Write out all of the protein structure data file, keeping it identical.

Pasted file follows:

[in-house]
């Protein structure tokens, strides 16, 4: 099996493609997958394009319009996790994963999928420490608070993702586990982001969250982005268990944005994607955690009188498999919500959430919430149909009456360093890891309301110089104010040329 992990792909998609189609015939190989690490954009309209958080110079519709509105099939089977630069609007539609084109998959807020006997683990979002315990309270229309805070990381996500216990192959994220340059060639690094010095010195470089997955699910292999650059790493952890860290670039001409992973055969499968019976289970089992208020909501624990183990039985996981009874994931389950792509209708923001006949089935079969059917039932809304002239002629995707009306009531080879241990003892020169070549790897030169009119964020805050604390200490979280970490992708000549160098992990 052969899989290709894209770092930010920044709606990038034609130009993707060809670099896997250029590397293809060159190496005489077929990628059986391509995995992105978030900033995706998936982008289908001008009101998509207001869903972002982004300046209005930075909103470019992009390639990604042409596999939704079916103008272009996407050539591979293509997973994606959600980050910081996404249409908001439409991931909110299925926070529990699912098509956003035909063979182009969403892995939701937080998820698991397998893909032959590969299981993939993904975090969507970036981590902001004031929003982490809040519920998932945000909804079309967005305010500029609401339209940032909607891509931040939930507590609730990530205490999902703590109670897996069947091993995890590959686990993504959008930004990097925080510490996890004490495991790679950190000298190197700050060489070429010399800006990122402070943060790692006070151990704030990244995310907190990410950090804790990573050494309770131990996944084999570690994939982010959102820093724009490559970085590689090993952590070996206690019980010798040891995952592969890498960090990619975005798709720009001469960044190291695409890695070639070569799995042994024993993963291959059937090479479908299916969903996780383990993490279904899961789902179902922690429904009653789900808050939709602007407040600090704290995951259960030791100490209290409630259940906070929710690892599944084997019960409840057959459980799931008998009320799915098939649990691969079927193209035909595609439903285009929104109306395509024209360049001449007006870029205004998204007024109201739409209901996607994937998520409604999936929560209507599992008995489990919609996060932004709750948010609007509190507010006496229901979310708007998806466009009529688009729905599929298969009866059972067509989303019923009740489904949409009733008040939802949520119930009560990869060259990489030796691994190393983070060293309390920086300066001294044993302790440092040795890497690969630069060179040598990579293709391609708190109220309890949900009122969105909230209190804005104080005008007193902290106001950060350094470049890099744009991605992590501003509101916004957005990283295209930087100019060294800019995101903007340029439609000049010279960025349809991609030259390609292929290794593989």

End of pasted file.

[in-house]
């Protein structure tokens, strides 16, 4: 099996493609997958394009319009996790994963999928420490608070993702586990982001969250982005268990944005994607955690009188498999919500959430919430149909009456360093890891309301110089104010040329 992990792909998609189609015939190989690490954009309209958080110079519709509105099939089977630069609007539609084109998959807020006997683990979002315990309270229309805070990381996500216990192959994220340059060639690094010095010195470089997955699910292999650059790493952890860290670039001409992973055969499968019976289970089992208020909501624990183990039985996981009874994931389950792509209708923001006949089935079969059917039932809304002239002629995707009306009531080879241990003892020169070549790897030169009119964020805050604390200490979280970490992708000549160098992990 052969899989290709894209770092930010920044709606990038034609130009993707060809670099896997250029590397293809060159190496005489077929990628059986391509995995992105978030900033995706998936982008289908001008009101998509207001869903972002982004300046209005930075909103470019992009390639990604042409596999939704079916103008272009996407050539591979293509997973994606959600980050910081996404249409908001439409991931909110299925926070529990699912098509956003035909063979182009969403892995939701937080998820698991397998893909032959590969299981993939993904975090969507970036981590902001004031929003982490809040519920998932945000909804079309967005305010500029609401339209940032909607891509931040939930507590609730990530205490999902703590109670897996069947091993995890590959686990993504959008930004990097925080510490996890004490495991790679950190000298190197700050060489070429010399800006990122402070943060790692006070151990704030990244995310907190990410950090804790990573050494309770131990996944084999570690994939982010959102820093724009490559970085590689090993952590070996206690019980010798040891995952592969890498960090990619975005798709720009001469960044190291695409890695070639070569799995042994024993993963291959059937090479479908299916969903996780383990993490279904899961789902179902922690429904009653789900808050939709602007407040600090704290995951259960030791100490209290409630259940906070929710690892599944084997019960409840057959459980799931008998009320799915098939649990691969079927193209035909595609439903285009929104109306395509024209360049001449007006870029205004998204007024109201739409209901996607994937998520409604999936929560209507599992008995489990919609996060932004709750948010609007509190507010006496229901979310708007998806466009009529688009729905599929298969009866059972067509989303019923009740489904949409009733008040939802949520119930009560990869060259990489030796691994190393983070060293309390920086300066001294044993302790440092040795890497690969630069060179040598990579293709391609708190109220309890949900009122969105909230209190804005104080005008007193902290106001950060350094470049890099744009991605992590501003509101916004957005990283295209930087100019060294800019995101903007340029439609000049010279960025349809991609030259390609292929290794593989």